Sleep Apnea Syndrome
WHAT YOU SHOULD KNOW:
Obstructive sleep apnea syndrome (OSAS) is also called sleep apnea. It is a condition where you stop breathing for 10 seconds or more while you sleep. During normal sleep, your throat is kept open by muscles, which let the air pass through easily. During sleep with OSAS, the muscles and tissues around your throat relax and block air from passing through. OSAS often happens many times while you sleep. You may wake up during the night to catch your breath. You may feel tired and sleepy the next day, and you may have a hard time doing your usual activities.
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- Treatment for OSAS may make your nose bleed or run. Your mouth, nose, and throat may feel dry. Your stomach may feel bloated and you may burp often. The CPAP or mouth device may feel uncomfortable. If you have surgery, you may bleed more than expected or get an infection. Nerves and tissues in your mouth may also get damaged during surgery. Your OSAS may come back after treatment.
- Without treatment, you will continue to feel sleepy and tired. Because of this, you may have an increased risk of accidents when you drive or operate dangerous equipment. You may have a hard time focusing on tasks, thinking, learning, and remembering things. You may have problems with your blood sugar levels and develop diabetes. You will have an increased risk of high blood pressure and heart problems. You may have irregular heartbeats and feel pain in your chest at night. You may have a life-threatening heart attack or stroke.
WHILE YOU ARE HERE:
is a legal document that explains the tests, treatments, or procedures that you may need. Informed consent means you understand what will be done and can make decisions about what you want. You give your permission when you sign the consent form. You can have someone sign this form for you if you are not able to sign it. You have the right to understand your medical care in words you know. Before you sign the consent form, understand the risks and benefits of what will be done. Make sure all your questions are answered.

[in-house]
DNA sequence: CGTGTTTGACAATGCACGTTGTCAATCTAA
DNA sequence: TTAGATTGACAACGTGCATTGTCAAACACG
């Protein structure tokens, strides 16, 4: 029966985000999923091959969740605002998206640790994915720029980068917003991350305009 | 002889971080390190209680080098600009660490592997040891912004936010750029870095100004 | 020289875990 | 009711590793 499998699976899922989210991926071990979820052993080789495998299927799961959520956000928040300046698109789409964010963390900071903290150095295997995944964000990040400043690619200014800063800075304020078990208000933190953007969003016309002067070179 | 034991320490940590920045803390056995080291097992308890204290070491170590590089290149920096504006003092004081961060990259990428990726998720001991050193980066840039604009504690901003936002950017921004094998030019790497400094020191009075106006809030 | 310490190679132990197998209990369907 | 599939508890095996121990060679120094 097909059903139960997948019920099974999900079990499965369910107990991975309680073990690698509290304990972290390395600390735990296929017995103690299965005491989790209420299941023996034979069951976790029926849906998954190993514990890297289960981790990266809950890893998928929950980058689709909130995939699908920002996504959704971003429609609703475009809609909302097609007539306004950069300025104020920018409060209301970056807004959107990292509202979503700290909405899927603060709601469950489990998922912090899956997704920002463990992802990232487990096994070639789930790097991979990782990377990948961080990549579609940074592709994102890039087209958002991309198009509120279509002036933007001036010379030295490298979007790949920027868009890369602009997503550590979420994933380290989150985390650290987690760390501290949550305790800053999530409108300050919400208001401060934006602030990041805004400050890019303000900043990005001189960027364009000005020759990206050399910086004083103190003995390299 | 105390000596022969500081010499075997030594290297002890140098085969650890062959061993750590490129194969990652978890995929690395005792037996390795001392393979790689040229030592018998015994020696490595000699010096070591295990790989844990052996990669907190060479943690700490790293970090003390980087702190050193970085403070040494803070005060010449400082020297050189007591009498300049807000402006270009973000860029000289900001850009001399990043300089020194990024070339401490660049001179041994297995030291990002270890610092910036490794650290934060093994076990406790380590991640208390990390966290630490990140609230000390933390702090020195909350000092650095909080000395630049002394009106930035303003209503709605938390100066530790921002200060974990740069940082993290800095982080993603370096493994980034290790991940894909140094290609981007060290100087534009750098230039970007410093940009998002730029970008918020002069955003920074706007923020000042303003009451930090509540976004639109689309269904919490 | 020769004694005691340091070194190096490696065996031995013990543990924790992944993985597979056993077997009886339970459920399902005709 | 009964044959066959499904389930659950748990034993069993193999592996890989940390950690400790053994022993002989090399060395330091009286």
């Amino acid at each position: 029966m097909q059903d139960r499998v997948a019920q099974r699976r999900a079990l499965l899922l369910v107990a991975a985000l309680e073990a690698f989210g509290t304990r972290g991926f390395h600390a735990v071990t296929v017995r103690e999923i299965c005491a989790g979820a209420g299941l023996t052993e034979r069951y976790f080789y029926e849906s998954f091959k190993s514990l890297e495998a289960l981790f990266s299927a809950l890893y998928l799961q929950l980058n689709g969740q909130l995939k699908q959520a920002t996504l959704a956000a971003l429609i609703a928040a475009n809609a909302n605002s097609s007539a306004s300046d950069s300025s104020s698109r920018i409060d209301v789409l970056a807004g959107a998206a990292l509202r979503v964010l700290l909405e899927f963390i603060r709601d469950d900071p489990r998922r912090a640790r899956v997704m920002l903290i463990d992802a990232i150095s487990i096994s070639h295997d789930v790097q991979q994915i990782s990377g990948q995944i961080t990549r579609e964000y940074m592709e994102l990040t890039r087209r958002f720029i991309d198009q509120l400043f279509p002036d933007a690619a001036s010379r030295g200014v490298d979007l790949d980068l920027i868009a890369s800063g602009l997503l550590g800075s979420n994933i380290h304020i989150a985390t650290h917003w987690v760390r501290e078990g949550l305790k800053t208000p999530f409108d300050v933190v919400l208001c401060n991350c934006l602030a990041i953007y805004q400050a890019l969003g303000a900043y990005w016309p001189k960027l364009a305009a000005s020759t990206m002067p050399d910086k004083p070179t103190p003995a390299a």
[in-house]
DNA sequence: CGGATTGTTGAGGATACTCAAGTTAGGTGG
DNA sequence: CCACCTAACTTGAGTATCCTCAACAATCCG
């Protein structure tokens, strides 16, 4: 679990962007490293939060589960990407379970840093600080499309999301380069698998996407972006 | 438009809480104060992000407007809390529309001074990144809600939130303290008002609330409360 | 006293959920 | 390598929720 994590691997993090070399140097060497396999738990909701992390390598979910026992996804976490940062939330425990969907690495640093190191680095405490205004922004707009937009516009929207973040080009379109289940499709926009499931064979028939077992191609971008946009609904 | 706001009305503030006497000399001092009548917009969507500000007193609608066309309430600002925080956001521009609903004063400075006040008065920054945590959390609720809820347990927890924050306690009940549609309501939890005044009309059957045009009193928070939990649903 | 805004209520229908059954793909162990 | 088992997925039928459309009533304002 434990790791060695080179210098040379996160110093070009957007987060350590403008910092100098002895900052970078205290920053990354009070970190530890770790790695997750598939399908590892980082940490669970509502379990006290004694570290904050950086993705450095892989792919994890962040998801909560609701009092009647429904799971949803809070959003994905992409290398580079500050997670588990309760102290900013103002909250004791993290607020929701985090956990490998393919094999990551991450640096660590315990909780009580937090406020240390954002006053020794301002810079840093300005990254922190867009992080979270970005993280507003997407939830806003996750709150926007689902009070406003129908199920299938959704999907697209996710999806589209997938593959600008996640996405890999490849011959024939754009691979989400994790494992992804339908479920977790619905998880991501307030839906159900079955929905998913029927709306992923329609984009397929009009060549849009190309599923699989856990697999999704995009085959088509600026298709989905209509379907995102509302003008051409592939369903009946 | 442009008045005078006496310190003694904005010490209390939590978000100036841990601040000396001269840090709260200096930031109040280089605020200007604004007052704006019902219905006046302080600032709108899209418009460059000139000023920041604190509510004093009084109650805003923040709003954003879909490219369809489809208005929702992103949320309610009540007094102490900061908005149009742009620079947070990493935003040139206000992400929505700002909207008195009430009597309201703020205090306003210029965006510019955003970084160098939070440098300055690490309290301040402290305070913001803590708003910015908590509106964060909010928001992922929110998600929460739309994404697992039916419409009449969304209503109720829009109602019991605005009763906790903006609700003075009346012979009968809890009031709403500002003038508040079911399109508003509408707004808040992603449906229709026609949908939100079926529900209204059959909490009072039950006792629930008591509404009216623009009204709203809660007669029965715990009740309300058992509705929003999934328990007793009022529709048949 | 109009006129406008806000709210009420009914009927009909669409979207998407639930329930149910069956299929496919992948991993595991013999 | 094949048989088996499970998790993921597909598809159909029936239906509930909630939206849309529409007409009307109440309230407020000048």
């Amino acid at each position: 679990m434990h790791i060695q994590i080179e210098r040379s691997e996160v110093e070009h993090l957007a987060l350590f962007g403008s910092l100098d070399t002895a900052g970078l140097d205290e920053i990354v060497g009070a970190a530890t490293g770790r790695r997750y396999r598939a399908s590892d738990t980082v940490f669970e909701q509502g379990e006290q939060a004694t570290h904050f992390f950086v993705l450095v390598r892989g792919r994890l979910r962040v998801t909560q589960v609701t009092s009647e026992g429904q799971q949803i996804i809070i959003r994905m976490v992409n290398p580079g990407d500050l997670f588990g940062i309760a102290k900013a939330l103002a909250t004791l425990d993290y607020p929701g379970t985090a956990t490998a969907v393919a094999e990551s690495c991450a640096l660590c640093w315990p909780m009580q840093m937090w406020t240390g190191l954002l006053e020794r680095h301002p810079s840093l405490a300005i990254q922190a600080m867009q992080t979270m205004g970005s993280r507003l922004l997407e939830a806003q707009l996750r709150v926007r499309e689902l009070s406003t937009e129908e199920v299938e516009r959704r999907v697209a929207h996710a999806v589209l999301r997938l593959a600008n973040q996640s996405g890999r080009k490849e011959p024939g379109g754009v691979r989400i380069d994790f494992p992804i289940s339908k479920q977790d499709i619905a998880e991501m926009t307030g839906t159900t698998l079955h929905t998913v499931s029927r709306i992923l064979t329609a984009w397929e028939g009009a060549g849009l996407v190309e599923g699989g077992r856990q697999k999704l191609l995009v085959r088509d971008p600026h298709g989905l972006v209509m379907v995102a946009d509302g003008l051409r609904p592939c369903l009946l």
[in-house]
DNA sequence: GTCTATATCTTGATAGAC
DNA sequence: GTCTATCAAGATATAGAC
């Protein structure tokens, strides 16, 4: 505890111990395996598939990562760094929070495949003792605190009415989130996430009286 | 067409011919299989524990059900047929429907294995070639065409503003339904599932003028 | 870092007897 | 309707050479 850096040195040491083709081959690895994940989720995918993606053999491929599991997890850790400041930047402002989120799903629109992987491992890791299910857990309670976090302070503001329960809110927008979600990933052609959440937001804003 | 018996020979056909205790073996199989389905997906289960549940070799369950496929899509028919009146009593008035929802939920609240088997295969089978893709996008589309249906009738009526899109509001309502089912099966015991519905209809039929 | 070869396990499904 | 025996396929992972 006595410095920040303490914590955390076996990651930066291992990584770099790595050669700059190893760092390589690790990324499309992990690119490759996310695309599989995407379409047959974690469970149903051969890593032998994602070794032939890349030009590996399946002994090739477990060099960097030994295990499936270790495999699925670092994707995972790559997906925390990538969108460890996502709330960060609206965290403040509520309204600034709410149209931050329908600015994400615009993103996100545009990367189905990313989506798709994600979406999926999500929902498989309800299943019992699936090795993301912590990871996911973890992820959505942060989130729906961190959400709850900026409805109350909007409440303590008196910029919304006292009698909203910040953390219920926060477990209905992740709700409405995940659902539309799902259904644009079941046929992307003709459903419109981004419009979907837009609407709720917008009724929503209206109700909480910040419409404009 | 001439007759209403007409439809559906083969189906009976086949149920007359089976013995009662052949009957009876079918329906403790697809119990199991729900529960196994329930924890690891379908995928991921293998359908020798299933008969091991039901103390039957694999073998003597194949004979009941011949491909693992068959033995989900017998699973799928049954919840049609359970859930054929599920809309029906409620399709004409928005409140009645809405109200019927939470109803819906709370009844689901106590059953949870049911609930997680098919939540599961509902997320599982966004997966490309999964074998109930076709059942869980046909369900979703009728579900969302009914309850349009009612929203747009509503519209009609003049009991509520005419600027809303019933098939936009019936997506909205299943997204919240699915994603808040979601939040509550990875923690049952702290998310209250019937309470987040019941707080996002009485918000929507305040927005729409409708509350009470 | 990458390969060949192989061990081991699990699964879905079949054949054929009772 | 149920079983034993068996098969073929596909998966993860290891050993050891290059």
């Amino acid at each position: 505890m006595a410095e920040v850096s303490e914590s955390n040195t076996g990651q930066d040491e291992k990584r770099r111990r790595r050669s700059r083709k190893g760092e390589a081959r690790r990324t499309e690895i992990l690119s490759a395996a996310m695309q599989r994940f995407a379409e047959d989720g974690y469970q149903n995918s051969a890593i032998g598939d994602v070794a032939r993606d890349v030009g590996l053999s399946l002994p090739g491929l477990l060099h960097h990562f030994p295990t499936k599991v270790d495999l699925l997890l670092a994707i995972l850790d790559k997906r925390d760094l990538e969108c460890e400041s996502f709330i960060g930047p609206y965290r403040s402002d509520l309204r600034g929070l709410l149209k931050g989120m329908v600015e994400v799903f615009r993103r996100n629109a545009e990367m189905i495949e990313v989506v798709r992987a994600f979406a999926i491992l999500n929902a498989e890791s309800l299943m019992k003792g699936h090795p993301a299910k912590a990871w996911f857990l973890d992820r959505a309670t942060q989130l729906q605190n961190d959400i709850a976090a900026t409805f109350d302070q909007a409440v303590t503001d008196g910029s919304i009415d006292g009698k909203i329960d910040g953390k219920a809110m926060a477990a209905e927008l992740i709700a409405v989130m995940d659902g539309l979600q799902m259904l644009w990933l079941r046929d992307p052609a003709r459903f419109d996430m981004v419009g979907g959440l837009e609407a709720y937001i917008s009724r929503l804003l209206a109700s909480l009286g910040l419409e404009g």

- An EKG test records your heart rhythm and how fast your heart beats.
- An endoscopy is a test that uses a scope to look at the inside of your throat. A scope is made of a long, bendable tube with a light on the end of it. A camera may be hooked to the scope to take pictures. During an endoscopy, healthcare providers may see if there are any problems in your throat causing your OSAS.
- Overnight oximetry is a test that uses a device called a pulse oximeter. The device will monitor how much oxygen is in your blood throughout the night while you sleep. A wire from the device will be attached to your ear, finger, or toe using a clip or sticky tape.
- Sleep studies are also called polysomnography. They can help healthcare providers see how your brain, heart, and respiratory system are working during sleep. Sleep studies may monitor the stages of sleep, oxygen levels, body position, eye movement, and snoring.
- X-rays of your skull, jaw, or teeth may be taken. X-rays may show what is causing your OSAS.
- A continuous positive airway pressure (CPAP) machine is used to keep your airway open during sleep. A mask is placed over your nose and mouth, or just your nose. The mask is hooked to the CPAP machine. The CPAP blows a gentle stream of air into the mask when you breathe. This helps keep your airway open so you can breathe more regularly. Extra oxygen may be given to you through the machine.
- A mouth device may be recommended by your healthcare provider. The device looks like a mouth guard or dental retainer. It stops your tongue and mouth tissues from blocking your throat while you sleep.
- Surgery may be needed to remove extra tissues that block your mouth, throat, or nose.
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The above information is an educational aid only. It is not intended as medical advice for individual conditions or treatments. Talk to your doctor, nurse or pharmacist before following any medical regimen to see if it is safe and effective for you.